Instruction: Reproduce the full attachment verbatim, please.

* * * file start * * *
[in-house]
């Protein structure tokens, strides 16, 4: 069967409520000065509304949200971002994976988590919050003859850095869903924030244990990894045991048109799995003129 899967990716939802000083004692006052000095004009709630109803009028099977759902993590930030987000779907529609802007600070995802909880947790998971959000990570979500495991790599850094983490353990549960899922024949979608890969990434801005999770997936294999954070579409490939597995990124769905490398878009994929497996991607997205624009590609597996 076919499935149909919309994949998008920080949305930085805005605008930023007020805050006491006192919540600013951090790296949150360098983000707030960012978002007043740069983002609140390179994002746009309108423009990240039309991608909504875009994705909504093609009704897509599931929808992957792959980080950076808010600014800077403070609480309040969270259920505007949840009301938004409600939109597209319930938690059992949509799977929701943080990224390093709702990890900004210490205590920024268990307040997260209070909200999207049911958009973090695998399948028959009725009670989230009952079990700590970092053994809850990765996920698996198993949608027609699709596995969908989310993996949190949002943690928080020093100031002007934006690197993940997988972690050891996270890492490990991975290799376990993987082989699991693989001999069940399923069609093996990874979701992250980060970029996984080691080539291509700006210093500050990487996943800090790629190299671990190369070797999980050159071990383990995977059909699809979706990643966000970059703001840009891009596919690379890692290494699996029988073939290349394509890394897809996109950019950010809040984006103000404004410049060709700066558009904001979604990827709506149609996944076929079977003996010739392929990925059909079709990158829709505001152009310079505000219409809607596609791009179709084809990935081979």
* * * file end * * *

[in-house]
């Protein structure tokens, strides 16, 4: 069967409520000065509304949200971002994976988590919050003859850095869903924030244990990894045991048109799995003129 899967990716939802000083004692006052000095004009709630109803009028099977759902993590930030987000779907529609802007600070995802909880947790998971959000990570979500495991790599850094983490353990549960899922024949979608890969990434801005999770997936294999954070579409490939597995990124769905490398878009994929497996991607997205624009590609597996 076919499935149909919309994949998008920080949305930085805005605008930023007020805050006491006192919540600013951090790296949150360098983000707030960012978002007043740069983002609140390179994002746009309108423009990240039309991608909504875009994705909504093609009704897509599931929808992957792959980080950076808010600014800077403070609480309040969270259920505007949840009301938004409600939109597209319930938690059992949509799977929701943080990224390093709702990890900004210490205590920024268990307040997260209070909200999207049911958009973090695998399948028959009725009670989230009952079990700590970092053994809850990765996920698996198993949608027609699709596995969908989310993996949190949002943690928080020093100031002007934006690197993940997988972690050891996270890492490990991975290799376990993987082989699991693989001999069940399923069609093996990874979701992250980060970029996984080691080539291509700006210093500050990487996943800090790629190299671990190369070797999980050159071990383990995977059909699809979706990643966000970059703001840009891009596919690379890692290494699996029988073939290349394509890394897809996109950019950010809040984006103000404004410049060709700066558009904001979604990827709506149609996944076929079977003996010739392929990925059909079709990158829709505001152009310079505000219409809607596609791009179709084809990935081979």